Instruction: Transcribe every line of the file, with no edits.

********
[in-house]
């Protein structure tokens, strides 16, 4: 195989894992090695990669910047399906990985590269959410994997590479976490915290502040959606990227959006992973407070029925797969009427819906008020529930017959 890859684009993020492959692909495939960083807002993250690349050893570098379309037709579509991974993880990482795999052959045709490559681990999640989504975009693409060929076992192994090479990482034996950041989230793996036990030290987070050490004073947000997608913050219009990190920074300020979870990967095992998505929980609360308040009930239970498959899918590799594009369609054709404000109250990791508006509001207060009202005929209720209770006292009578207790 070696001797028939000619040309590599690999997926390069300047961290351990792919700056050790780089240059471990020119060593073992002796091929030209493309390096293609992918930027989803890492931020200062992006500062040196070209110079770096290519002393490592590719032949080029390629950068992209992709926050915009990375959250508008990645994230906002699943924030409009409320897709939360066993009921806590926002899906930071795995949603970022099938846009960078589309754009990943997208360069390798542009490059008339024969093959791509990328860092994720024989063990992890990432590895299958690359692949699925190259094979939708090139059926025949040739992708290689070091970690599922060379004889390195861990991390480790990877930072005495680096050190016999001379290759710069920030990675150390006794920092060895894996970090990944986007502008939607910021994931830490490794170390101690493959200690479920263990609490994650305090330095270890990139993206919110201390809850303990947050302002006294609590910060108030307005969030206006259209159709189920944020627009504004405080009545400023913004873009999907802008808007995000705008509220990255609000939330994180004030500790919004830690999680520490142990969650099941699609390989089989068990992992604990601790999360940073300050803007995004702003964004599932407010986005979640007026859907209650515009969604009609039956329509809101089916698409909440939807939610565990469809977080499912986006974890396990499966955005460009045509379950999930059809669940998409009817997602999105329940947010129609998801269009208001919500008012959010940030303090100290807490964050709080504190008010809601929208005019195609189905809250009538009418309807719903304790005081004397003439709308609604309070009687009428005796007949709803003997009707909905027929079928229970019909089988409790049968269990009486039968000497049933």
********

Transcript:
[in-house]
């Protein structure tokens, strides 16, 4: 195989894992090695990669910047399906990985590269959410994997590479976490915290502040959606990227959006992973407070029925797969009427819906008020529930017959 890859684009993020492959692909495939960083807002993250690349050893570098379309037709579509991974993880990482795999052959045709490559681990999640989504975009693409060929076992192994090479990482034996950041989230793996036990030290987070050490004073947000997608913050219009990190920074300020979870990967095992998505929980609360308040009930239970498959899918590799594009369609054709404000109250990791508006509001207060009202005929209720209770006292009578207790 070696001797028939000619040309590599690999997926390069300047961290351990792919700056050790780089240059471990020119060593073992002796091929030209493309390096293609992918930027989803890492931020200062992006500062040196070209110079770096290519002393490592590719032949080029390629950068992209992709926050915009990375959250508008990645994230906002699943924030409009409320897709939360066993009921806590926002899906930071795995949603970022099938846009960078589309754009990943997208360069390798542009490059008339024969093959791509990328860092994720024989063990992890990432590895299958690359692949699925190259094979939708090139059926025949040739992708290689070091970690599922060379004889390195861990991390480790990877930072005495680096050190016999001379290759710069920030990675150390006794920092060895894996970090990944986007502008939607910021994931830490490794170390101690493959200690479920263990609490994650305090330095270890990139993206919110201390809850303990947050302002006294609590910060108030307005969030206006259209159709189920944020627009504004405080009545400023913004873009999907802008808007995000705008509220990255609000939330994180004030500790919004830690999680520490142990969650099941699609390989089989068990992992604990601790999360940073300050803007995004702003964004599932407010986005979640007026859907209650515009969604009609039956329509809101089916698409909440939807939610565990469809977080499912986006974890396990499966955005460009045509379950999930059809669940998409009817997602999105329940947010129609998801269009208001919500008012959010940030303090100290807490964050709080504190008010809601929208005019195609189905809250009538009418309807719903304790005081004397003439709308609604309070009687009428005796007949709803003997009707909905027929079928229970019909089988409790049968269990009486039968000497049933």